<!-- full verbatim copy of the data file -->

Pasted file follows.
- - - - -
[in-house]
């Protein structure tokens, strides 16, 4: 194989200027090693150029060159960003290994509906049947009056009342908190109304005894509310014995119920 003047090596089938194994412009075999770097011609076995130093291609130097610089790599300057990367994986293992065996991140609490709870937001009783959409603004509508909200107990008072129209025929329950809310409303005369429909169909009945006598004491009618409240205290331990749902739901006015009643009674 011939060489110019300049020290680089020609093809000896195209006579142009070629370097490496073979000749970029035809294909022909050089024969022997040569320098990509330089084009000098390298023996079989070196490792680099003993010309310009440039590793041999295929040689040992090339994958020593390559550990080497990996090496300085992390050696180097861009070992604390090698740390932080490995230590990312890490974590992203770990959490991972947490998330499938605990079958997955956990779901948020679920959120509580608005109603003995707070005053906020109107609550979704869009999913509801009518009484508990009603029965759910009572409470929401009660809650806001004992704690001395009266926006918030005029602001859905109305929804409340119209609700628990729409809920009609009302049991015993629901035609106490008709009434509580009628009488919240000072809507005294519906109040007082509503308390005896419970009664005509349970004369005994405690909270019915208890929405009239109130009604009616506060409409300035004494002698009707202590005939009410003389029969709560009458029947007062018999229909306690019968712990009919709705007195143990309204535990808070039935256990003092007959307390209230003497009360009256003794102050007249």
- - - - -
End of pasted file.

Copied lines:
[in-house]
């Protein structure tokens, strides 16, 4: 194989200027090693150029060159960003290994509906049947009056009342908190109304005894509310014995119920 003047090596089938194994412009075999770097011609076995130093291609130097610089790599300057990367994986293992065996991140609490709870937001009783959409603004509508909200107990008072129209025929329950809310409303005369429909169909009945006598004491009618409240205290331990749902739901006015009643009674 011939060489110019300049020290680089020609093809000896195209006579142009070629370097490496073979000749970029035809294909022909050089024969022997040569320098990509330089084009000098390298023996079989070196490792680099003993010309310009440039590793041999295929040689040992090339994958020593390559550990080497990996090496300085992390050696180097861009070992604390090698740390932080490995230590990312890490974590992203770990959490991972947490998330499938605990079958997955956990779901948020679920959120509580608005109603003995707070005053906020109107609550979704869009999913509801009518009484508990009603029965759910009572409470929401009660809650806001004992704690001395009266926006918030005029602001859905109305929804409340119209609700628990729409809920009609009302049991015993629901035609106490008709009434509580009628009488919240000072809507005294519906109040007082509503308390005896419970009664005509349970004369005994405690909270019915208890929405009239109130009604009616506060409409300035004494002698009707202590005939009410003389029969709560009458029947007062018999229909306690019968712990009919709705007195143990309204535990808070039935256990003092007959307390209230003497009360009256003794102050007249």